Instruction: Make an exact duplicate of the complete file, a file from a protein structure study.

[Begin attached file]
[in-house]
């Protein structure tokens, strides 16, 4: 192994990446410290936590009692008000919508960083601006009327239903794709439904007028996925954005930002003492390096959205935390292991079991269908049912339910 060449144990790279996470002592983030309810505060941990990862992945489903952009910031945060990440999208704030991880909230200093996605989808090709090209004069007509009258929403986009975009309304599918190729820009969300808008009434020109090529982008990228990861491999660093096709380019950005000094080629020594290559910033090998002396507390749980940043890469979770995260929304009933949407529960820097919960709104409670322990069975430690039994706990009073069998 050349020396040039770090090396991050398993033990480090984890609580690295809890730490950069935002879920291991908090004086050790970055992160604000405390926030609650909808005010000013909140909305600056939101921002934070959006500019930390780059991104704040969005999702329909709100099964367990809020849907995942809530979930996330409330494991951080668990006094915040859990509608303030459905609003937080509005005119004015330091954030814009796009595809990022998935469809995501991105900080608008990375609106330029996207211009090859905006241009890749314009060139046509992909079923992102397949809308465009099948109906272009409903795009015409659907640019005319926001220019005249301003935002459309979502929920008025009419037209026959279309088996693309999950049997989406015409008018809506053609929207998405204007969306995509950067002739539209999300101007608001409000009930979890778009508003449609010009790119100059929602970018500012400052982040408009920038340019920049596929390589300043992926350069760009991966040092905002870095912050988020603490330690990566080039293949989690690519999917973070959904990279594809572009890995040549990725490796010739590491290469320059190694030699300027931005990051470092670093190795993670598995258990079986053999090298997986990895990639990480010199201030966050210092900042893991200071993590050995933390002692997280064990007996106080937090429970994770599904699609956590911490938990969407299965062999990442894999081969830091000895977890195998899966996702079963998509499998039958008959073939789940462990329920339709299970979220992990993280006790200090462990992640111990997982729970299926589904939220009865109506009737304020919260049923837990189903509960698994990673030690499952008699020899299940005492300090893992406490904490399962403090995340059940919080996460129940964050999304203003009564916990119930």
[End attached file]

[in-house]
């Protein structure tokens, strides 16, 4: 192994990446410290936590009692008000919508960083601006009327239903794709439904007028996925954005930002003492390096959205935390292991079991269908049912339910 060449144990790279996470002592983030309810505060941990990862992945489903952009910031945060990440999208704030991880909230200093996605989808090709090209004069007509009258929403986009975009309304599918190729820009969300808008009434020109090529982008990228990861491999660093096709380019950005000094080629020594290559910033090998002396507390749980940043890469979770995260929304009933949407529960820097919960709104409670322990069975430690039994706990009073069998 050349020396040039770090090396991050398993033990480090984890609580690295809890730490950069935002879920291991908090004086050790970055992160604000405390926030609650909808005010000013909140909305600056939101921002934070959006500019930390780059991104704040969005999702329909709100099964367990809020849907995942809530979930996330409330494991951080668990006094915040859990509608303030459905609003937080509005005119004015330091954030814009796009595809990022998935469809995501991105900080608008990375609106330029996207211009090859905006241009890749314009060139046509992909079923992102397949809308465009099948109906272009409903795009015409659907640019005319926001220019005249301003935002459309979502929920008025009419037209026959279309088996693309999950049997989406015409008018809506053609929207998405204007969306995509950067002739539209999300101007608001409000009930979890778009508003449609010009790119100059929602970018500012400052982040408009920038340019920049596929390589300043992926350069760009991966040092905002870095912050988020603490330690990566080039293949989690690519999917973070959904990279594809572009890995040549990725490796010739590491290469320059190694030699300027931005990051470092670093190795993670598995258990079986053999090298997986990895990639990480010199201030966050210092900042893991200071993590050995933390002692997280064990007996106080937090429970994770599904699609956590911490938990969407299965062999990442894999081969830091000895977890195998899966996702079963998509499998039958008959073939789940462990329920339709299970979220992990993280006790200090462990992640111990997982729970299926589904939220009865109506009737304020919260049923837990189903509960698994990673030690499952008699020899299940005492300090893992406490904490399962403090995340059940919080996460129940964050999304203003009564916990119930």